With all the crazy political stuff going on in FitzWalkerstan, aka the state formerly known as Wisconsin, over the last two months, I have not had time to write posts about art. I can make up for some of that with a quick review of shows I’ve seen in recent weeks.
First there was Pittsburgh. There I managed to catch the Paul Thek Diver retrospective at the Carnegie Museum of Art. I count myself lucky. This is one of those shows for which the hype is well-deserved. I haven’t seen a big show that’s hit me with such impact since Mies in America. After seeing it, I feel secure in saying that for all the new studio Ph.d’s, artist-friendly curators, and global art world integration, we just don’t make artists like Paul Thek anymore.
The highlights were three. First, the early wax sculptures that gained Thek his renown were truly blossom-like in their over-ripe ickiness, but perfectly balanced out by the coolness of metal and glass. Additionally, all of the materials gained through age, in equal parts retro-neato 1960 artifacture but still nightmarishly brutal. Secondly, the surviving images and elements of the wild, whole-gallery installations that he did in European kunsthalles in the 1970s fill a whole I didn’t realize existed in the history of installation art. The partial nature of what survives adds to the intrigue and good fortune we feel, piecing together the story of a feral and fertile art world moment. Finally, there is the recreated hanging of his final show, just before his death by AIDS. The first two highlights are each amazing, but the presentation of the final show proved the most moving in the end, with the dying artist all but ignored by the New York art world that once adored him.
Three other shows at the Carnegie were bonuses. I wandered into the hall in which the show You Are Here: Architecture and Experience was installed and discovered the etchings and video of Cyprien Gaillard. The small etchings mashed up mountainous landscapes with modernist block high rise buildings of the public housing kind. His striking video Desniansky Raio, set in (and above, in some cool ariel footage) a monumental social housing complex outside Kiev, reminds a midwesterner like myself that the massive blocks of public housing I associate with Chicago were in fact an international phenomenon. I’d like to see more of this guy’s work and I am sure we will since he is still on the young side (barely thirty, I think).
Then there was a loose installation by Haegue Yang that filled a medium sized room with odd arrangements of exposed metal racks strung with wires, light sockets, cables looped, knotted, and hung, and an assortment of metal parts. It was a bit chaotic and hard to read—though the materials seemed very deliberate, the positioning betrayed no real system. But the direct content was supplied by four television monitors on carts positioned around the room running Martha Rosler videos from her Semiotics of the Kitchen era. Odd combination, for sure, and I'm not totally buying Yang's work, but I’d never seen those videos. So why not roll with it.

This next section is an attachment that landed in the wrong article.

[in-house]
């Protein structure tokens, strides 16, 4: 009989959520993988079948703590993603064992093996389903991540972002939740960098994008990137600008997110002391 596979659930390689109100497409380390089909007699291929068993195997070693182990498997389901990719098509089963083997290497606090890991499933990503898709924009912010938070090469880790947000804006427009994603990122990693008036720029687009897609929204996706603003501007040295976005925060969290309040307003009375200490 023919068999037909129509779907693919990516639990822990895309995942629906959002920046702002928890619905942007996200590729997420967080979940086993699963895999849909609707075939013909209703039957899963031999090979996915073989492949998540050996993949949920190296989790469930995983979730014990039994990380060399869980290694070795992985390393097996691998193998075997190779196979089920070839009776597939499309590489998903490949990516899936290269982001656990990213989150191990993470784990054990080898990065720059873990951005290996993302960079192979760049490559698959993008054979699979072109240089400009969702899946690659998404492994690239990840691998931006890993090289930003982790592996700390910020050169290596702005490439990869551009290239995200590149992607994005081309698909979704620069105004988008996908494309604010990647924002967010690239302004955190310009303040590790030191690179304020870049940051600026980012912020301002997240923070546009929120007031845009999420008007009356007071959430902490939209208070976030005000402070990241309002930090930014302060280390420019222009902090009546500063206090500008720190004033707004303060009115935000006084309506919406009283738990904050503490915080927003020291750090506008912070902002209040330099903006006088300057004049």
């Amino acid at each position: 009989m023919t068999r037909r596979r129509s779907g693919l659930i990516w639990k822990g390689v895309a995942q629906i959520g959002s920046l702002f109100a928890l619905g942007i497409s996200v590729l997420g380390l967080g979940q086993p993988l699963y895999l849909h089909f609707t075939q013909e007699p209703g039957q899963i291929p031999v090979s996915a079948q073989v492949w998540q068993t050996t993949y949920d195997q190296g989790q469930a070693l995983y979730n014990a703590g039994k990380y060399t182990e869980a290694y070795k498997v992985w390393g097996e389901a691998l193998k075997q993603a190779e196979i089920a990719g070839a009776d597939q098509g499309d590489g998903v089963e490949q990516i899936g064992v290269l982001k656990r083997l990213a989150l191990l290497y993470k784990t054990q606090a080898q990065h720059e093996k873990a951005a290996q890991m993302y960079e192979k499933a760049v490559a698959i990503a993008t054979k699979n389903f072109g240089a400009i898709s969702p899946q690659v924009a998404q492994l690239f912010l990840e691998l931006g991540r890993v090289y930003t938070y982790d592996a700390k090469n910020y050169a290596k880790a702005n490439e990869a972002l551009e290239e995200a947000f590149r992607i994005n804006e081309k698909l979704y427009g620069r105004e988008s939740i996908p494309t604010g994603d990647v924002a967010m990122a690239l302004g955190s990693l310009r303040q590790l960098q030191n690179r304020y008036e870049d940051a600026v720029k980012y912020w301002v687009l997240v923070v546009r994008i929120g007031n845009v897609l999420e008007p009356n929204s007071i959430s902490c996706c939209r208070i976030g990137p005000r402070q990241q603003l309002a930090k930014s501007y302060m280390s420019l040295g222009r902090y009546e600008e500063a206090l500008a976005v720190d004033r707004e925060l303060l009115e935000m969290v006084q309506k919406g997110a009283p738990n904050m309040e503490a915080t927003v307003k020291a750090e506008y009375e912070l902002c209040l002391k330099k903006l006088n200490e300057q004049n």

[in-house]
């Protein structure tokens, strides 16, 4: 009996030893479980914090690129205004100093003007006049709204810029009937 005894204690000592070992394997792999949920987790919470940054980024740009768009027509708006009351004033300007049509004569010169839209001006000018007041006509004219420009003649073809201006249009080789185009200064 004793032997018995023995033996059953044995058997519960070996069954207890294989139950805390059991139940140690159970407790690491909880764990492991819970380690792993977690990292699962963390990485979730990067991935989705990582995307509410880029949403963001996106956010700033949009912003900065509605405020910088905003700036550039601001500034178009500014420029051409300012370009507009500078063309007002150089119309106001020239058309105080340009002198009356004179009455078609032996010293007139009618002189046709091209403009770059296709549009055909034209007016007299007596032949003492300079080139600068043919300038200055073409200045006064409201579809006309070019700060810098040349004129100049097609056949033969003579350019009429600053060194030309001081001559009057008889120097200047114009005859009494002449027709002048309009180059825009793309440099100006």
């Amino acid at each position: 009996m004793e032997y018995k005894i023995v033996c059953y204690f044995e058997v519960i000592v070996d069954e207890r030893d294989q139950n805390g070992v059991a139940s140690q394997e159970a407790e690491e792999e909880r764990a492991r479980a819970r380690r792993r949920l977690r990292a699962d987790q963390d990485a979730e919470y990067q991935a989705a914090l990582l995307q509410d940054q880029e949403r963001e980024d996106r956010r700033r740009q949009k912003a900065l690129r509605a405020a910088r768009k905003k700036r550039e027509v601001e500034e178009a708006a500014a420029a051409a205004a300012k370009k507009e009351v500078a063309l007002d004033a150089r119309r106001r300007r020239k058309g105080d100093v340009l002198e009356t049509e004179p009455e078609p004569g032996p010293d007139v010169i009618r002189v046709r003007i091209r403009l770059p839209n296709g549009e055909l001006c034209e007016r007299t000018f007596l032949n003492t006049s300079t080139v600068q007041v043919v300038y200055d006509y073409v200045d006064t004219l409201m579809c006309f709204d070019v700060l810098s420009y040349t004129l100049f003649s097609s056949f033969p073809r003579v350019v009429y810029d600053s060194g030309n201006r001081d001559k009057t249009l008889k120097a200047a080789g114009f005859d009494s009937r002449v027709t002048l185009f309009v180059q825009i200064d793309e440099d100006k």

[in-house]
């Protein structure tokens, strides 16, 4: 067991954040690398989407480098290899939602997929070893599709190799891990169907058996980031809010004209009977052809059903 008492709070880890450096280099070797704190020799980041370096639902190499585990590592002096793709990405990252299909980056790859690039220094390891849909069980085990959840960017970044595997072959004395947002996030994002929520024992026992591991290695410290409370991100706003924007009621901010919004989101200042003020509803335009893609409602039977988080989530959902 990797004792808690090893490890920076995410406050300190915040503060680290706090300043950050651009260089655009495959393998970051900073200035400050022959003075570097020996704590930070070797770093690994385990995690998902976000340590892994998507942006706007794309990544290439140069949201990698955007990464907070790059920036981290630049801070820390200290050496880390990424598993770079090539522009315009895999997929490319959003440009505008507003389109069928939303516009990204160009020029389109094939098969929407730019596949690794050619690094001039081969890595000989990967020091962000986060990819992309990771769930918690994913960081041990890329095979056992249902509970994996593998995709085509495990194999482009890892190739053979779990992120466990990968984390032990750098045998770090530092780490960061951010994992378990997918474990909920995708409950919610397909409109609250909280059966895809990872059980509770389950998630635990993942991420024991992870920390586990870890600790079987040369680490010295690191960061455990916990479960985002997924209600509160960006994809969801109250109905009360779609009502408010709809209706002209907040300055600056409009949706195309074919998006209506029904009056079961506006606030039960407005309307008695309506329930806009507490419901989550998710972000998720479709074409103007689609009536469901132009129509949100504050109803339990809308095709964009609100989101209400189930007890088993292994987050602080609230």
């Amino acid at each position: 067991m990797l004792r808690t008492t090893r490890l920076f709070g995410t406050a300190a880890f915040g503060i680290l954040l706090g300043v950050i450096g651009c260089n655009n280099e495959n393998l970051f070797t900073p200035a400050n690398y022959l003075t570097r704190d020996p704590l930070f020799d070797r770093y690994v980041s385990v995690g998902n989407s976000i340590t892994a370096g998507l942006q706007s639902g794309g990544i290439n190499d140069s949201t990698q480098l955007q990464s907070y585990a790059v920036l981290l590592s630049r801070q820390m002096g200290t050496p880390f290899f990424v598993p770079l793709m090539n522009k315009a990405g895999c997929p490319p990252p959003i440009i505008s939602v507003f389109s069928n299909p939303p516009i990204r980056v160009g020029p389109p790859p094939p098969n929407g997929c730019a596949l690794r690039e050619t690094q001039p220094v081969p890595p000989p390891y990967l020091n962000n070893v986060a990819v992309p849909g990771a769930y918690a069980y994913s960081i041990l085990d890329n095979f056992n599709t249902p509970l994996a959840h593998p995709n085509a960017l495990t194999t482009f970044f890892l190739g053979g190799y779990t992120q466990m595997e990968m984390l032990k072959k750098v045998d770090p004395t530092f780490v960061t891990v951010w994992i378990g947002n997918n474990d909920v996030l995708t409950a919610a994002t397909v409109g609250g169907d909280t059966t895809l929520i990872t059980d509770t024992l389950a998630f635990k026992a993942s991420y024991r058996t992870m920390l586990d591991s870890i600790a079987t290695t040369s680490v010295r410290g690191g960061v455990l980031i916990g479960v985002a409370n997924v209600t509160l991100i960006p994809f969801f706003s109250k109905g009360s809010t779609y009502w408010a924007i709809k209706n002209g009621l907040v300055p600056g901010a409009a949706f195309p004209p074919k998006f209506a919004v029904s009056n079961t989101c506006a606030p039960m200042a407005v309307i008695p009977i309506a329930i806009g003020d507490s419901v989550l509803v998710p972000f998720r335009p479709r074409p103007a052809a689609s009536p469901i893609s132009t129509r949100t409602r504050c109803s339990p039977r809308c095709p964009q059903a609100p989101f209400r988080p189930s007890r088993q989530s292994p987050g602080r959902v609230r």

The biggest and best surprise at the Carnegie was the Andrey Avinoff show in the works on paper gallery. Wow. This guy was a noted field naturalist specializing in butterflies and an amazing biological illustrator who also served as the director of the Carnegie Museum of Natural History for nearly twenty years. He was also a semi-closeted fine artist who painted and drew beautifully, with an exquisite hand, shimmering colors, and a runaway imagination. And, he was a mostly-closeted gay man who painted and drew a number of lovely homoerotic works, and was one of sex researcher Alfred Kinsey’s go-to consultants on matters of homosexuality. The show included specimen cases of butterflies he had collected in Tibet and other faraway places. Like I said, wow.
I am sorry to end the Pittsburgh art report on a downer, but that is what the Ayanah Moor show at the 707 Penn Gallery was. The full wall coverage of all-text screen prints made for a striking visual experience upon entering the space, but once into the detail, the work couldn't keep its promise. The texts read as pretty interesting, the lettering was stylish but not distracting, and the voices speak to the universal experience of communities describing themselves and their home social worlds, in this case black women scenes in different American cities. But there were only something like five different voices/cities, texts/prints. For the artist who uses printmaking to cover walls, the problem always becomes one of multiples versus redundancy. If it is really about multiples, then commit to a very small number of different prints. Let’s say, one. One, repeated over and over becomes a kind of patterned drone or unending repetition, either of which has its own kind of power. If there are five, arranged with no discernible pattern, and the walls are covered by simply repeating those five, then it’s an experience of redundancy—for the viewer, it becomes an experience of always searching for more and never finding it. The expectation of complexity is raised but not delivered. That was the case here, which is not so unusual in itself, but for the fact that what I've seen of Moor's in reproduction kind of blew me away, so this was a disappointment.
I’ll report on shows viewed in Madison and Chicago before long.